Let’s turn to an obvious but as-yet-unasked question: Why did the City raise the density cap to 6:1 in the first place? Surely, the City concluded that higher density buildings might result in more people working and living in and around downtown—a good thing. If this was the City’s principal motivation, why aren’t those presumed beneficial economic and social outcomes (and downstream property tax revenue) quid pro quo enough? And why wouldn’t the City turn a blind eye to a developer windfall (more theoretical than real, anyway) to get developer juices flowing?

The City was for several years getting a strong message from the development industry that given downtown Victoria’s high land costs, densities greater than 3:1 would enhance project viability. The City was also aware that many developers of downtown projects were using the cumbersome rezoning process to achieve densities in the range of 5:1; and that downtown area property owners were pricing their property on the assumption that 5:1 was a slam-dunk via rezoning. Old expectations of value die hard, of course, and even with the City’s new bonus density policy, property owners have hardly backed off their earlier asking prices. So, when the City stacks bonus density charges on top of a property owner’s price expectations, the essential rationale for greater density falls apart and turns into an invitation principally to take on the greater risks of attempting to sell or lease bigger buildings.

And last, there is an argument floating around out there that the City needs to charge this bonus simply as a “gimme” because it needs new Downtown amenities; and our underground infrastructure is old and at capacity; and greater density puts more pressure on infrastructure, so developers should make a contribution to improving/increasing that capacity. Leaving aside the mind-bending circularity of that thinking, why then wouldn’t the City make any and every new development pay a bonus, regardless of density, since every development adds pressure; and further, isn’t infrastructure-upgrading precisely what the City is supposed to be doing within its franchise, with its normal tax revenues through the annual budgeting process?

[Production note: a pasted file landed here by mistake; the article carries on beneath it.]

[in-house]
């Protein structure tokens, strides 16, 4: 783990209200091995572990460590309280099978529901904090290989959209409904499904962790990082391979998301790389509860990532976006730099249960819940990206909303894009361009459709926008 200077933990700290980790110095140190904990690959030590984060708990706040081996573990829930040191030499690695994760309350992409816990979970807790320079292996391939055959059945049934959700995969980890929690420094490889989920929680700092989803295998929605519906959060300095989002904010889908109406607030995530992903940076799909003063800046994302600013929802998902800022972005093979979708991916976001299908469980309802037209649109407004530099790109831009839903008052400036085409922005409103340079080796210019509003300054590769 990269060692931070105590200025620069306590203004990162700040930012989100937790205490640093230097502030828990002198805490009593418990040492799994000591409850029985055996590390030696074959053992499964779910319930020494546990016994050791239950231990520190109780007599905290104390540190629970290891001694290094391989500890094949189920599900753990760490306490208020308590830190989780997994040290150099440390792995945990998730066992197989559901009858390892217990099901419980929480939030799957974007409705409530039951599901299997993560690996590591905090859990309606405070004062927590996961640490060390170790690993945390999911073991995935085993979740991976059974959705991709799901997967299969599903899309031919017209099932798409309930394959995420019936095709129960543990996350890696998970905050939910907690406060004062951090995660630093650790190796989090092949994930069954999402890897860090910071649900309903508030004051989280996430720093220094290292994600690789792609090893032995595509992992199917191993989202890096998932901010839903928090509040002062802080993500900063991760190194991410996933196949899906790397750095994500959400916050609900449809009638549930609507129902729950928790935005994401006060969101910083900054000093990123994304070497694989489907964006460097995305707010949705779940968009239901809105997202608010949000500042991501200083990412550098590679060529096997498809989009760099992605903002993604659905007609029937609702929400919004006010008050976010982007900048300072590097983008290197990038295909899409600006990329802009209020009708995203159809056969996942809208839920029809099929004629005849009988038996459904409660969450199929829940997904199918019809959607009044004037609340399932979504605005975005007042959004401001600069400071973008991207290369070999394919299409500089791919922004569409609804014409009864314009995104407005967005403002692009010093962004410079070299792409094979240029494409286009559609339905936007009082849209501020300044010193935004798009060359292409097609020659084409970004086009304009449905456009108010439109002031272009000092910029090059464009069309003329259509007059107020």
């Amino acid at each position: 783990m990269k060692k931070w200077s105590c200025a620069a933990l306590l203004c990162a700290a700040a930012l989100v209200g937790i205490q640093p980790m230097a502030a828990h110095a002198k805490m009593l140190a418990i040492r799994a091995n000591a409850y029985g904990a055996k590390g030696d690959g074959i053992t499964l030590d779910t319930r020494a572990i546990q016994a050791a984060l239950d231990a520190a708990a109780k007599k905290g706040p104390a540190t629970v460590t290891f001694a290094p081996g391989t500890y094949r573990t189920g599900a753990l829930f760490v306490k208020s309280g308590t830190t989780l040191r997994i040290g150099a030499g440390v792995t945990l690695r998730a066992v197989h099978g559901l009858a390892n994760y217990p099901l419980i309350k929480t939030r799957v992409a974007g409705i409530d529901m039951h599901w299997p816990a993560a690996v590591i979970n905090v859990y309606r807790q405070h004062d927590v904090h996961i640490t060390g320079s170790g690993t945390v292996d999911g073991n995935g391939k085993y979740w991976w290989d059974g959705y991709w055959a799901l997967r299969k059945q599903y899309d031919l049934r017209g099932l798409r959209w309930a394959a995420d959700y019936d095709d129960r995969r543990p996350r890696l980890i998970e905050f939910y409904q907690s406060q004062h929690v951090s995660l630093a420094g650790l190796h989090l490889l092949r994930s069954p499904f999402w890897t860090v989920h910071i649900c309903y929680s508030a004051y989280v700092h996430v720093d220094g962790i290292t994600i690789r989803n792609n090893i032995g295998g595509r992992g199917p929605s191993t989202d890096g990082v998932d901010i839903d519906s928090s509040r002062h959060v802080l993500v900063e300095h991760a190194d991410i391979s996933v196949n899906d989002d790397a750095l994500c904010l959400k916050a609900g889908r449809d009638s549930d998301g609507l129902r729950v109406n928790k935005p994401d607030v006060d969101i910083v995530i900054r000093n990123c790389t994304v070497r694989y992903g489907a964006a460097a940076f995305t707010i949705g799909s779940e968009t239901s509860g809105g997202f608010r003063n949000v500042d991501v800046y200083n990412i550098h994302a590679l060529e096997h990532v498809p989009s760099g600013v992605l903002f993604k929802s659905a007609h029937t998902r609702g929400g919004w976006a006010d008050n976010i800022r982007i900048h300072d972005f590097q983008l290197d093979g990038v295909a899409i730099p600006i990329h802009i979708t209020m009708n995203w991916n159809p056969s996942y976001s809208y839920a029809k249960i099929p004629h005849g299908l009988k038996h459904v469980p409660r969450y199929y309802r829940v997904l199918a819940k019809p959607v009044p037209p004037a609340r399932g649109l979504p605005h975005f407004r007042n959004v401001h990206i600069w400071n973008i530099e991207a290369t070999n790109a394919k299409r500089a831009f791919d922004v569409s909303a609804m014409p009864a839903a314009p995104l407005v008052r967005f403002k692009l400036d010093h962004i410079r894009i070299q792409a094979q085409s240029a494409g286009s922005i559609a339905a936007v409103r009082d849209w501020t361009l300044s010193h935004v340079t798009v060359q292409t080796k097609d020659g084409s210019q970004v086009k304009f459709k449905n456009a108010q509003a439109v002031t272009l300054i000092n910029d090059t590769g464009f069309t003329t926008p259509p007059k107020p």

In consideration of all of these circumstances, what exactly explains the City mordida from new projects seeking densities greater than 3:1? Well, first, the present bonus density payment program is meant to rationalize a previous horse-trading system in which developers exchanged affordable housing units, public art or contributions to the City’s affordable housing fund for greater density. Folks thought that system lacked transparency and was open to developer abuse. (Can you believe that?) Second, other cities do it—justifying such charges against high civic processing costs, when in fact it’s just the City saying to developers: “Hey, if you’re trying to max your building density, we must be doing something right, so share.” Third, the City needs the dough, and it’s cheaper for the industry to pay than take the City to court. 

Of course, this is Victoria, so there are also “dark side” explanations for the bonus density policy: first, that it picks up on strong anti-density/anti-height sentiment in Victoria and by “punishing” developers with a surcharge tosses a bone to the folks who believe those higher densities threaten Victoria’s character and really should not be permitted under any circumstances; second, that by imposing bonus density costs, the City plays to the values of the single-family house-owning “urban aristocracies” of James Bay, Fairfield and elsewhere. Such values—call it the “Victoria lifestyle premium”—percolate into City land use policy and drive up property and housing costs in the core.

Funny how Victoria’s land use policies are trapped in this murk of living contradiction, a dreamscape, a social mystery in which the amenities and nostalgic charm of an intransigent past and the needs and imperatives of an urgent present battle for validation. 

Maybe we should modify the old axiom to give it local relevance: “You can’t comprehend city hall.”

Gene Miller, founder of Open Space Cultural Centre, Monday Magazine and the Gaining Ground Conferences, is currently writing Massive Collaboration: Stories That Divide Us, Stories That Bind Us and The Hundred-Mile Economy: Preparing For Local Life.